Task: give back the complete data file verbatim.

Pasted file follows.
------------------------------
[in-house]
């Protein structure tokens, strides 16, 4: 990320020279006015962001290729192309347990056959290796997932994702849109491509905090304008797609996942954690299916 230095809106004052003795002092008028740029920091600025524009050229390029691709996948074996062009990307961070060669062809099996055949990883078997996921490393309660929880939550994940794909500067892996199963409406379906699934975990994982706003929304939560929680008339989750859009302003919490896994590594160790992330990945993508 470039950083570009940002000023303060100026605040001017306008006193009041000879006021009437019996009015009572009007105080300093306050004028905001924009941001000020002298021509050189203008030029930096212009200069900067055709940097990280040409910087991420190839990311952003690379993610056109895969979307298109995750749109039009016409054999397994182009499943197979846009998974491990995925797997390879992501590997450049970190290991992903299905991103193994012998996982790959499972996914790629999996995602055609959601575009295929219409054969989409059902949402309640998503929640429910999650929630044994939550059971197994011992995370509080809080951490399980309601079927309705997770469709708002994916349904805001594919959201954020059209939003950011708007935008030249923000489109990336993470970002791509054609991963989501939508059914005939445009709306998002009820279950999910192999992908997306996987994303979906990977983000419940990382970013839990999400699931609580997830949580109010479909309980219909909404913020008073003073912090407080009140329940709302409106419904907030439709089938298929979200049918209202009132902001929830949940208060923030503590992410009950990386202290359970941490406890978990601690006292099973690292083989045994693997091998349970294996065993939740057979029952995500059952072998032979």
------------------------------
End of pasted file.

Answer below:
[in-house]
């Protein structure tokens, strides 16, 4: 990320020279006015962001290729192309347990056959290796997932994702849109491509905090304008797609996942954690299916 230095809106004052003795002092008028740029920091600025524009050229390029691709996948074996062009990307961070060669062809099996055949990883078997996921490393309660929880939550994940794909500067892996199963409406379906699934975990994982706003929304939560929680008339989750859009302003919490896994590594160790992330990945993508 470039950083570009940002000023303060100026605040001017306008006193009041000879006021009437019996009015009572009007105080300093306050004028905001924009941001000020002298021509050189203008030029930096212009200069900067055709940097990280040409910087991420190839990311952003690379993610056109895969979307298109995750749109039009016409054999397994182009499943197979846009998974491990995925797997390879992501590997450049970190290991992903299905991103193994012998996982790959499972996914790629999996995602055609959601575009295929219409054969989409059902949402309640998503929640429910999650929630044994939550059971197994011992995370509080809080951490399980309601079927309705997770469709708002994916349904805001594919959201954020059209939003950011708007935008030249923000489109990336993470970002791509054609991963989501939508059914005939445009709306998002009820279950999910192999992908997306996987994303979906990977983000419940990382970013839990999400699931609580997830949580109010479909309980219909909404913020008073003073912090407080009140329940709302409106419904907030439709089938298929979200049918209202009132902001929830949940208060923030503590992410009950990386202290359970941490406890978990601690006292099973690292083989045994693997091998349970294996065993939740057979029952995500059952072998032979």